St. Trichinella and the Jackasstronauts: A Tragedie in Two Partes

I had a nice dinner with sooz in which we arrived very early like retirees and ate a reasonable amount of tasty food. It took me forever to find the place because it was in a hellish HB strip mall the size of a town, but I enjoyed my pasta carbonara.

After BSing with Bob for a bit, I went for an aimless drive. I do this a lot on weekend nights if I’m not reading or staring into space. As usual I ended up on Newport Coast Drive because it’s a nice pretty zoom up a hill. I needed a couple things and I went to the fancy people grocery store at the top of the grade.

This is a “Pavilions” supermarket, and it’s huge. Suburban supermarkets are big, but this one is gigantic. Two-story ceiling, too many square feet. They have all the normal stuff plus all the fancy stuff, with little islands of excess containing quick meals and luxuries strewn about. I’m only there late in the evening when it’s almost empty, and I am captivated by its perfect emptiness and luxury. It reminds me of the TRAINS OF THE FUTURE I rode in Paris as a kid, which went from nowhere to nowhere at high speed, silently, and only rose from the depths to bask under gigantic perfect skyscrapers.

I got a bottle of vodka, some pumpernickel bread, and some cold cuts.

The cold cuts were good Italian-style stuff: capicolla and real mortadella. They also had pancetta in the same rack, next to the smoked turkey and the pastrami and salami etc. Pancetta is different from the others. It’s bacon, and not ham, though it looks more like ham. Unlike everything else in that fridge box, it has to be cooked. Admittedly the package says it has to be cooked, but it’s not in huge type.

I wonder how many wealthy customers only know that “pancetta” means fancy and not that it’s cured but raw pork? Oops.

At the checkout, the workers were discussing a bad car wreck that had occurred earlier. Some high school kids had wiped out in front of the fire station next door and chopped their car in half. Discussion was had about the problems of children and horsepower. There had been another recent case where a kid had died on his 16th birthday because dad gave him a very fast sports car, and more recently an 18 year old girl had checked out after the Porsche she was piloting struck a fixed object at 100 mph.

Someone needs to talk to Dad. While he’s choking down his raw pork sandwich, Junior is out there being burned beyond recognition because Dad thinks it’s an awesome idea to buy Junior $75,000 worth of death. Who can blame the kids? They’re teenagers dying of their parents’ affluenza.

I’ll stick with the fully cooked carbonara, the salad and iced tea, and the Japanese-made sports coupé. Moderation, he died old.

13 thoughts on “St. Trichinella and the Jackasstronauts: A Tragedie in Two Partes

    1. I don’t know Paris is so small you can walk anywhere. My memories of Paris are the roasted chestnuts, crepes from a street vendor, couscous on the left bank and a glass of wine in one of the many sidewalk cafes. And of course the Louvre which a mere mortal can not do justice to in a mere lifetime.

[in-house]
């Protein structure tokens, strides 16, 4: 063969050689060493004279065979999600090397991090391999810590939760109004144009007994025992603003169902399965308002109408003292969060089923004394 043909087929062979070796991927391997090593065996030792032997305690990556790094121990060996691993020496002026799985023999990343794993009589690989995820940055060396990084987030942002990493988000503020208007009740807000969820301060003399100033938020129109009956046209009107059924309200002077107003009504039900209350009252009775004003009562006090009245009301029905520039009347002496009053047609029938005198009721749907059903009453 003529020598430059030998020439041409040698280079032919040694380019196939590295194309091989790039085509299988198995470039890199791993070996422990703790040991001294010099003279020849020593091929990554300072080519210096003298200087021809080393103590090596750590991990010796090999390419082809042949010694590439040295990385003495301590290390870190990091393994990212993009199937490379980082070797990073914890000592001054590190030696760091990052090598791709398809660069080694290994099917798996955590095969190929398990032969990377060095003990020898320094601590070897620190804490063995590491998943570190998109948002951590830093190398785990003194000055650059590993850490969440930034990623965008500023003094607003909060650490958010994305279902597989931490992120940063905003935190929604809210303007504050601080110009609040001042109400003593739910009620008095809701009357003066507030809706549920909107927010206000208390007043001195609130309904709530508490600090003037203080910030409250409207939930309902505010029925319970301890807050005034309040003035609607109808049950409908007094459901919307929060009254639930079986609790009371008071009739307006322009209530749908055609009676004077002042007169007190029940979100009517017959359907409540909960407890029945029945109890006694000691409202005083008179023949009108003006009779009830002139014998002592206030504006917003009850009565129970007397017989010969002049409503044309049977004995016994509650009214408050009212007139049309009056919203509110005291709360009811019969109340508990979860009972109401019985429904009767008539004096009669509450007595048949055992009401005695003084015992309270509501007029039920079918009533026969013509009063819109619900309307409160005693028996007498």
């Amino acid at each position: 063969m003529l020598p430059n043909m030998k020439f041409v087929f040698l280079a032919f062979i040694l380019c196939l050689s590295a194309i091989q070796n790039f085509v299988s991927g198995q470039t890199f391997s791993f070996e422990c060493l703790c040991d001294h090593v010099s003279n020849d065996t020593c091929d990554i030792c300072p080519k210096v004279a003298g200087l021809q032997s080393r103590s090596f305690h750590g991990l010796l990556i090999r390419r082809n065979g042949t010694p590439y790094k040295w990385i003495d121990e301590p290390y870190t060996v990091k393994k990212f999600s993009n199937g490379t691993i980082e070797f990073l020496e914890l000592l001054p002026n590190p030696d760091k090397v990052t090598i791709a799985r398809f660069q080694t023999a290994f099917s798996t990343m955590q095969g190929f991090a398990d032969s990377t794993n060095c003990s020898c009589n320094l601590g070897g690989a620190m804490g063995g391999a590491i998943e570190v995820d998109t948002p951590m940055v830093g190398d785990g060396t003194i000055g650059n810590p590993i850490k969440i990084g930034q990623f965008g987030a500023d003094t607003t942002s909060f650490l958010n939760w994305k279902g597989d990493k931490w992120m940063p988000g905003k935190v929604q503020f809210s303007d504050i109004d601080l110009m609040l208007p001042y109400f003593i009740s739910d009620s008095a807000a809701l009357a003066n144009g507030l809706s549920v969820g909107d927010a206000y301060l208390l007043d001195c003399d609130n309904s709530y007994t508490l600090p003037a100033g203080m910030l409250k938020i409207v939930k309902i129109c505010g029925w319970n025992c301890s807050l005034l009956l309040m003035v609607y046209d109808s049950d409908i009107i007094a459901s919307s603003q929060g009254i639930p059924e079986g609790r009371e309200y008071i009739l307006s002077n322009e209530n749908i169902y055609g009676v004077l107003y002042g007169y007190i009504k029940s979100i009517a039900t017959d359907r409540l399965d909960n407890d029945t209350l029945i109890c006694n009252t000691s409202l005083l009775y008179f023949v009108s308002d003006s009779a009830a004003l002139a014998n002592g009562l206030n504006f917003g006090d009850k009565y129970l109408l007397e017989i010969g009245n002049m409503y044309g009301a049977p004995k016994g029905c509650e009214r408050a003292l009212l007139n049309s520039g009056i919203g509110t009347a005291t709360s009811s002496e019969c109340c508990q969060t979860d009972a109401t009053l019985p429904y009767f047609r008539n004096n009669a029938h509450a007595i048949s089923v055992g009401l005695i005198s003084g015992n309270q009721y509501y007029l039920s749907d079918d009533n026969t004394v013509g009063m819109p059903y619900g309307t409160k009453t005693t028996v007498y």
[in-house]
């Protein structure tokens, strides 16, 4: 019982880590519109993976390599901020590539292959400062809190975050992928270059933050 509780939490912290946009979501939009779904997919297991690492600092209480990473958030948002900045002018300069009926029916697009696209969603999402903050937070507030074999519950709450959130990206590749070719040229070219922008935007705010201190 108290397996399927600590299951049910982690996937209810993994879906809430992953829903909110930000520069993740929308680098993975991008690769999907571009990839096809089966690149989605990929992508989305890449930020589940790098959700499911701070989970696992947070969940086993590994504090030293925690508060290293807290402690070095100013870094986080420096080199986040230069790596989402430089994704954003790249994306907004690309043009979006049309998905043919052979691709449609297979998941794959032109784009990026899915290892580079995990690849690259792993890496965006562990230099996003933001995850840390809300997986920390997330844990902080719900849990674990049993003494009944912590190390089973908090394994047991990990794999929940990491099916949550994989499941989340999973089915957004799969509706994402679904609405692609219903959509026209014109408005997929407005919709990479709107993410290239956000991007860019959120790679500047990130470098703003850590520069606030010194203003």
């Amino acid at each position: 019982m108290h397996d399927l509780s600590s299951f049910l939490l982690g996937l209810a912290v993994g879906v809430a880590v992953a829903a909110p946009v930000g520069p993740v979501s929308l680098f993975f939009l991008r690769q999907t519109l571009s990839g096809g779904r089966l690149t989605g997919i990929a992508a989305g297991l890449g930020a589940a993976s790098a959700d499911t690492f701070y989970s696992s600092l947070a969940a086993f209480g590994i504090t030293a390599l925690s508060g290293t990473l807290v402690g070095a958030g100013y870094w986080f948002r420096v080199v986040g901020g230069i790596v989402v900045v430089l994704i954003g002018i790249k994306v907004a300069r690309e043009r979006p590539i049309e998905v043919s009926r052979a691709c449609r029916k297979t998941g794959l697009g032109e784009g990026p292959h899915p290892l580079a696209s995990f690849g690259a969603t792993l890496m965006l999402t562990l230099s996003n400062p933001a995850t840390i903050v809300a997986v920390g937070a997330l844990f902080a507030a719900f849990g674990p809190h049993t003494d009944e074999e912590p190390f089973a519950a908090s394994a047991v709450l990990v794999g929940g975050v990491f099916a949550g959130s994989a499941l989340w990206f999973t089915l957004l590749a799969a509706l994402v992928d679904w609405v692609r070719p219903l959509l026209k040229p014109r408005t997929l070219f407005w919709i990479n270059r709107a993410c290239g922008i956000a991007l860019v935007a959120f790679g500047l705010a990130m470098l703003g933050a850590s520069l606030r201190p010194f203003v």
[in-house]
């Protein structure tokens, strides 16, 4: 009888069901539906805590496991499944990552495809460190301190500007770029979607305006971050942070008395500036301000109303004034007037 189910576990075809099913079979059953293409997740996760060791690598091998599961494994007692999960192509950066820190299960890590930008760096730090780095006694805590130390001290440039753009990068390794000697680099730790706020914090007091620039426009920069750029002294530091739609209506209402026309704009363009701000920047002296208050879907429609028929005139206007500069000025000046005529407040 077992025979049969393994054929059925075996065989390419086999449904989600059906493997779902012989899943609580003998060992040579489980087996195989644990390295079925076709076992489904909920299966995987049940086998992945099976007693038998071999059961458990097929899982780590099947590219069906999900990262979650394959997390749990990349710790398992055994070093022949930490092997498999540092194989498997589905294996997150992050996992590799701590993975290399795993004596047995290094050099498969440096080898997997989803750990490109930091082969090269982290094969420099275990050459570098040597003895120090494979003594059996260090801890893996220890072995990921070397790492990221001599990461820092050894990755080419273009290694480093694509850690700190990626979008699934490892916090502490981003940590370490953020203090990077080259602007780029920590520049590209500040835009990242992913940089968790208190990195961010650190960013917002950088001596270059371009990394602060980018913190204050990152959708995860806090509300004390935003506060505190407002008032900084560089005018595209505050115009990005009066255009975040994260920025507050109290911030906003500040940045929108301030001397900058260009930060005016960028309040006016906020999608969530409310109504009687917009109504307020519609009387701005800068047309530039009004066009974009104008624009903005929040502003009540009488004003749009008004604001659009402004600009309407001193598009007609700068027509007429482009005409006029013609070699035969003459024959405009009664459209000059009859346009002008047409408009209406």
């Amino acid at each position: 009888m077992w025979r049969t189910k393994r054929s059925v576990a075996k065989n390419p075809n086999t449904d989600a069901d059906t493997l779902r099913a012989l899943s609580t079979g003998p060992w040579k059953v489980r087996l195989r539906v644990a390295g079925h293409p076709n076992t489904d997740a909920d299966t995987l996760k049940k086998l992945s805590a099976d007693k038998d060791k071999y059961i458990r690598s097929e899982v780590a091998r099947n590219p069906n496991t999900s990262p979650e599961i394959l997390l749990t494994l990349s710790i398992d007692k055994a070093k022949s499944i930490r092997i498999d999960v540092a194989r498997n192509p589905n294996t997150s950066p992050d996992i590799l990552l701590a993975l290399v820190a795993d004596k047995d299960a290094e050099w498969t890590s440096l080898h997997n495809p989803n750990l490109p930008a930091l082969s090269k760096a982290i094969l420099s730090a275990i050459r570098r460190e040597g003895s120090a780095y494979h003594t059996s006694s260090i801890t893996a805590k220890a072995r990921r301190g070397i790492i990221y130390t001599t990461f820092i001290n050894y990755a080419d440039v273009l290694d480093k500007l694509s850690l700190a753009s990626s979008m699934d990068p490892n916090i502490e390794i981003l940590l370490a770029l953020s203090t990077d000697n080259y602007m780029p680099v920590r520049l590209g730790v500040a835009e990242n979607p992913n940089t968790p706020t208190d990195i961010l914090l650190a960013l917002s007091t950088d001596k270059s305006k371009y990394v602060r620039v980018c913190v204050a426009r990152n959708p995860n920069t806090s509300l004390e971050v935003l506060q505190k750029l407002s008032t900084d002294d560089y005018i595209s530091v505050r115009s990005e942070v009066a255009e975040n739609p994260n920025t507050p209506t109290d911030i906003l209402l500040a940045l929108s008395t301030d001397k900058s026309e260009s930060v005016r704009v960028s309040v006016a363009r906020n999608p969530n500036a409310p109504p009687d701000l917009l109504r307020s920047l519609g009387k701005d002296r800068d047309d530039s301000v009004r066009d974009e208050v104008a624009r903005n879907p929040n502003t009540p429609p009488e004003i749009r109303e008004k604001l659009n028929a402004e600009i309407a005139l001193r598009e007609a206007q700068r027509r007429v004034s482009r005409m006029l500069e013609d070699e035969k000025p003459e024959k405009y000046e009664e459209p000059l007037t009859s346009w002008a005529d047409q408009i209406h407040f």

1. “There had been another recent case where a kid had died on his 16th birthday because dad gave him a very fast sports car, and more recently an 18 year old girl had checked out after the Porsche she was piloting struck a fixed object at 100 mph.”
    The nice thing about this problem is that it tends to solve itself!


      1. Well to begin with I have no sympathy for the rich, be they kids or be they adults, none what-so-ever!
        So fine let us raise the driver’s licence age to 18 or 21. It would also help with polution and energy issues.
        When my kids came to me and said that they wanted to get a driver’s license, I said fine you have my permission to get a job so that you can earn enough money to buy a car so that you can take you driver’s test. And that is what they did!


      2. I do understand your point, and I agree about the drivers license.
        I just can’t extend my distaste for the local wealthy to their children, no matter how much I can’t stand the adults.
        A 16 year old kid given a chainsaw or a gun or a 400 horsepower car is just a victim.


      3. I understand your position as well. But I would look at the problem of being more the values that the parent gave the kid, not that the kid had a chain saw, a gun or an automobile.
        When I was 16 I wasn’t given a chainsaw but I am not sure back then, in 1952, chainsaws existed. when I was nine I was given a gun, but I had been taught even before that to respect guns. By the time I was sixteen I had multiple guns.
        I also drove when I was 16 but I lived on a farm and every Saturday I had to drive to the acreage where we raised our hay and load the truck with hay bring and bring it home. And of course to unload it.
        Anyhow a kid growing up on a farm learns a lot things like responsibility much sooner than kids growing up in town.
        But it is still the responsibility of the parents to teach that responsibility. I hope I did a good job, and when I see the way that my kids, six in total, are bringing up their kids I feel like I did a fairly good job.


  2. that was a lovely dinner..
    also you can tell i spent a large portion of my adolescence in OC.. the day i got my plastic license in the mail, i got a speeding over 100 mph ticket


    1. There’s a new-ish law here that anyone caught doing more than 50 km/h over the speed limit (so, 30 mph over) is an automatic loss of license and loss of vehicle for seven days, and a fine of up to $10K.
      I think the third person caught under this rule was a 17-year-old girl who explained she was driving her parents’ car. The cops’ reaction was, “Well, I guess you’ll have fun explaining to your mom where her car went for a week then.”


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